To round out the last pairing on their blueline, the Stars signed former Hurricane Jani Hakanpaa. Hakanpaa signed a cap-friendly deal of three years at $1.5 million per year. Hakanpaa is a solid veteran who can log big minutes when needed while bringing a level of consistency and poise to the game. He is smart with the puck and does all the ‘little things’ right, which will surely keep him in coach Rick Bowness’s good graces.
Nill added some size to his bottom-six forward group with the signing of depth players Michael Raffl and Luke Glendening. Raffl spent the last eight seasons with the Flyers organization but comes over from the Capitals after a brief stop in the U.S. capital as a rental player.
Luke Glendening has spent his entire eight-year career in Detroit where he played mostly bottom-six minutes. A versatile forward who can play either wing, as well as centre, he’ll hold down that fourth line for Dallas. He’ll also provide Rick Bowness with options up and down the lineup should they find themselves in injury trouble again.
Lastly, the Stars signed netminder Braden Holtby. It’s an odd signing as the depth on the goalie chart is already deep. There is still uncertainty about Ben Bishop’s health and whether he will play again. But if he’s not available, there is still Anton Khudobin — a proven starter — and rookie Jake Oettinger, who looks ready to step into the NHL full-time. This seems to be an insurance move more than anything, and it won’t come as a surprise if one of these veteran goalies is moved out to make room for the young Oettinger.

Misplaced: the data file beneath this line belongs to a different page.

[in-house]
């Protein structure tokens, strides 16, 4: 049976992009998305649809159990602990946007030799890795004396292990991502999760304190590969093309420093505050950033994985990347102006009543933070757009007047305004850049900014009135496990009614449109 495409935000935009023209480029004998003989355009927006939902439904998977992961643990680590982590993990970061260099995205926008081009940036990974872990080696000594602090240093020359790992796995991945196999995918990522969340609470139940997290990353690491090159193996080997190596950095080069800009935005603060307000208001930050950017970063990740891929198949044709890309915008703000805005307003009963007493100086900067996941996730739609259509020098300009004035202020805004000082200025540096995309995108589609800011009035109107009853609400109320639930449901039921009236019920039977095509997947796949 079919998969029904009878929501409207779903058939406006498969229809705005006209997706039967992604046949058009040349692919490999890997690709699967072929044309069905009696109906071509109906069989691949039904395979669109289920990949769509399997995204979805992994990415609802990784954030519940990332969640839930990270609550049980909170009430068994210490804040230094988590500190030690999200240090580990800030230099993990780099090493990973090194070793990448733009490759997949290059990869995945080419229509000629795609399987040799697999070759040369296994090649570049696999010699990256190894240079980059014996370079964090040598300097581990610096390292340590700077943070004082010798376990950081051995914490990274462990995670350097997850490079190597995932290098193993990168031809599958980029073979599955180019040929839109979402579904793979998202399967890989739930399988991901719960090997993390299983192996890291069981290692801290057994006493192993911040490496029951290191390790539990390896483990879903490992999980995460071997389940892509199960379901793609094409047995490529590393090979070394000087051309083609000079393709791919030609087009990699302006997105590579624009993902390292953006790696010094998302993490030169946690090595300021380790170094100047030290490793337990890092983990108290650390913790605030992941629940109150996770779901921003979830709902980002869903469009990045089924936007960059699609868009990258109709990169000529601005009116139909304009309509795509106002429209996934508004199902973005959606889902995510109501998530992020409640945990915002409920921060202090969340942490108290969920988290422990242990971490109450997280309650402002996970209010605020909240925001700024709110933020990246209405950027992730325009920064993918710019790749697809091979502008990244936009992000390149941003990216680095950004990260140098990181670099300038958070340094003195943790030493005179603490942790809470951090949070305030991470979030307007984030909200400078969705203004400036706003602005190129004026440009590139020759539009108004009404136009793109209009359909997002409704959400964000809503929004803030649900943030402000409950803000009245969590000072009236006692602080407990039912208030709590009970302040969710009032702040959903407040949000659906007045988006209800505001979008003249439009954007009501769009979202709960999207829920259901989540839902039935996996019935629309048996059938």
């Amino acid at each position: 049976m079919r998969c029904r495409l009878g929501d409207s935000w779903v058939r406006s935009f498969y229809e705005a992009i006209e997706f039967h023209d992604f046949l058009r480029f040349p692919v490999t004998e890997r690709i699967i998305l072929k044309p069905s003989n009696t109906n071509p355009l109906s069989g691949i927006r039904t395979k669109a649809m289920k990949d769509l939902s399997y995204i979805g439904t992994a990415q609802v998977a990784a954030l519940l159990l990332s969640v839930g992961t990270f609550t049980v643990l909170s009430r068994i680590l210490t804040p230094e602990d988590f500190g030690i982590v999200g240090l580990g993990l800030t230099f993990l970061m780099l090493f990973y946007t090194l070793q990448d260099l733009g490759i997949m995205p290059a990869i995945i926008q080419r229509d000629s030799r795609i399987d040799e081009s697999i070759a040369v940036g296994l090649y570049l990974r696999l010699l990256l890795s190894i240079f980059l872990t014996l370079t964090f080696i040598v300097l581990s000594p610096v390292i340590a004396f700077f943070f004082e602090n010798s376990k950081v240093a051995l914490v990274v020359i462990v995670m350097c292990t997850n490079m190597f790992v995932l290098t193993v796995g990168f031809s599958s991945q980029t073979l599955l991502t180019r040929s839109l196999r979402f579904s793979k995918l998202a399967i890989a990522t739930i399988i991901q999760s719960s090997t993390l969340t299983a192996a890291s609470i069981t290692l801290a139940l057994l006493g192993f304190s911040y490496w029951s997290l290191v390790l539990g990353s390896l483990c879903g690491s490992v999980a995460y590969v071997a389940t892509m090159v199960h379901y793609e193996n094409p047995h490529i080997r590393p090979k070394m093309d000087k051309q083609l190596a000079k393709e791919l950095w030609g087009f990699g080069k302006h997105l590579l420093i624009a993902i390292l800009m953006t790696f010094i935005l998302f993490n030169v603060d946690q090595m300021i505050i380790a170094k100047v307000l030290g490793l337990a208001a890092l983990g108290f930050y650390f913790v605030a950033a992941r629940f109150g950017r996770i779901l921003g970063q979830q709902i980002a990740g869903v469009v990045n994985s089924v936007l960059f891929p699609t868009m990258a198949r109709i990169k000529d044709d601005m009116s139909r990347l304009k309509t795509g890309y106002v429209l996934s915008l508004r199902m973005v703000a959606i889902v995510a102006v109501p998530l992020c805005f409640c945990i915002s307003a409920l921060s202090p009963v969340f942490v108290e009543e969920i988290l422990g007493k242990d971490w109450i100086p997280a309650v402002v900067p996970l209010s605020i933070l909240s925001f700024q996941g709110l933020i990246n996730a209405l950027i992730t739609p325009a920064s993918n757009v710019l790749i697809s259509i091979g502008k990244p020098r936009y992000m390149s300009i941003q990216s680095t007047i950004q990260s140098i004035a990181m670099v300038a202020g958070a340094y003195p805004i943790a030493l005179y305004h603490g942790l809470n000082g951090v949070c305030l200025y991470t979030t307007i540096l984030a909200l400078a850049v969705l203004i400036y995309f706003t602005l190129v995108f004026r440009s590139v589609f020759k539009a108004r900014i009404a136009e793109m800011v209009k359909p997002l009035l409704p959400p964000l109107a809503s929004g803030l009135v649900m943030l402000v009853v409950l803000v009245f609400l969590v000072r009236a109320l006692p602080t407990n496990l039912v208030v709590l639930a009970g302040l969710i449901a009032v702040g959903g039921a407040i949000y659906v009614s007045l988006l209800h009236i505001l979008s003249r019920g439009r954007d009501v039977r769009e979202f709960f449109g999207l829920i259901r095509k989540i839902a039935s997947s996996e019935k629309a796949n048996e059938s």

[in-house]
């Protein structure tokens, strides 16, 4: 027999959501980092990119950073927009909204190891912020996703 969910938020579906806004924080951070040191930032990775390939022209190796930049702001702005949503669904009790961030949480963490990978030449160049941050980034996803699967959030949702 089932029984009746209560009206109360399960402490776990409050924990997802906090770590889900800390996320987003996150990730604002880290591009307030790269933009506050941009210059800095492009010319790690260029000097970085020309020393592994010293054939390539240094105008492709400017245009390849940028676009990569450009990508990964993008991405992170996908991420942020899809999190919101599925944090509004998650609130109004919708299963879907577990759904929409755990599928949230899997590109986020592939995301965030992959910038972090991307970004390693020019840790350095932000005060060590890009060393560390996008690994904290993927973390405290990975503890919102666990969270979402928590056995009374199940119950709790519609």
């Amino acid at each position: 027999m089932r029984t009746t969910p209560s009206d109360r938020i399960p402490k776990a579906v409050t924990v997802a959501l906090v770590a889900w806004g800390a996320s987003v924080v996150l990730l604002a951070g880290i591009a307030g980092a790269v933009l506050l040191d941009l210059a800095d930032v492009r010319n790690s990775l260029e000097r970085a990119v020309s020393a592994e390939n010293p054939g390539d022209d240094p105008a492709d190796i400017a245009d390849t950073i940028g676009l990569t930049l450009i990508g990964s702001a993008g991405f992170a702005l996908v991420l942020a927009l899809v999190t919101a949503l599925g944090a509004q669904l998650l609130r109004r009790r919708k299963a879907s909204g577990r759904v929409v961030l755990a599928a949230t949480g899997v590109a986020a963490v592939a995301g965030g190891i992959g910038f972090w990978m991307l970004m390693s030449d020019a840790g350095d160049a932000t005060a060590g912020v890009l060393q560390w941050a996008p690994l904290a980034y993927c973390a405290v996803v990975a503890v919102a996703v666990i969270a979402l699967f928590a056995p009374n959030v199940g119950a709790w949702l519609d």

The top six in this forward group are a force to be reckoned with. Joe Pavelski must be on the same training regiment as Alex Ovechkin, as he continues to defy Father Time. Pavelski, who turned 37 in July, put up 25 goals in 56 games last year. A pace that would have had him reach the 30+ goal plateau for the fifth time in his career. That goal success was in large part due to the efficiency of the Dallas power play. The power play operated at 23.5 percent, good enough for fifth-best in the league, and contributed to 13 of Pavelski’s 25 goals. A healthy Tyler Seguin returns to the lineup, which will only strengthen an already lethal power play, one that has been 20 percent or better each year with Boweness at the helm.
Jason Robertson is coming off a brilliant rookie campaign where he amassed 45 points in 51 games. Robertson (drafted 39th overall) was part of a strong draft class in 2017 where Dallas also selected Miro Heiskanen (3rd) and Jake Oettinger (26th). He will look to pick up where he left off and line up alongside Pavelski and Roope Hintz on the right side of that top line.
Despite their forwards being hit with the injury bug last year, the Stars scored at a higher Goals For/Game rate (2.82) than they did the year they went to the Stanley Cup Final (2.61). If Dallas remains healthy, they can roll two top-heavy lines that are packed with high-end skill, speed, and size. They will no doubt frustrate and wear down defences and will provide ample scoring to provide relief for a goaltending situation that still requires figuring out.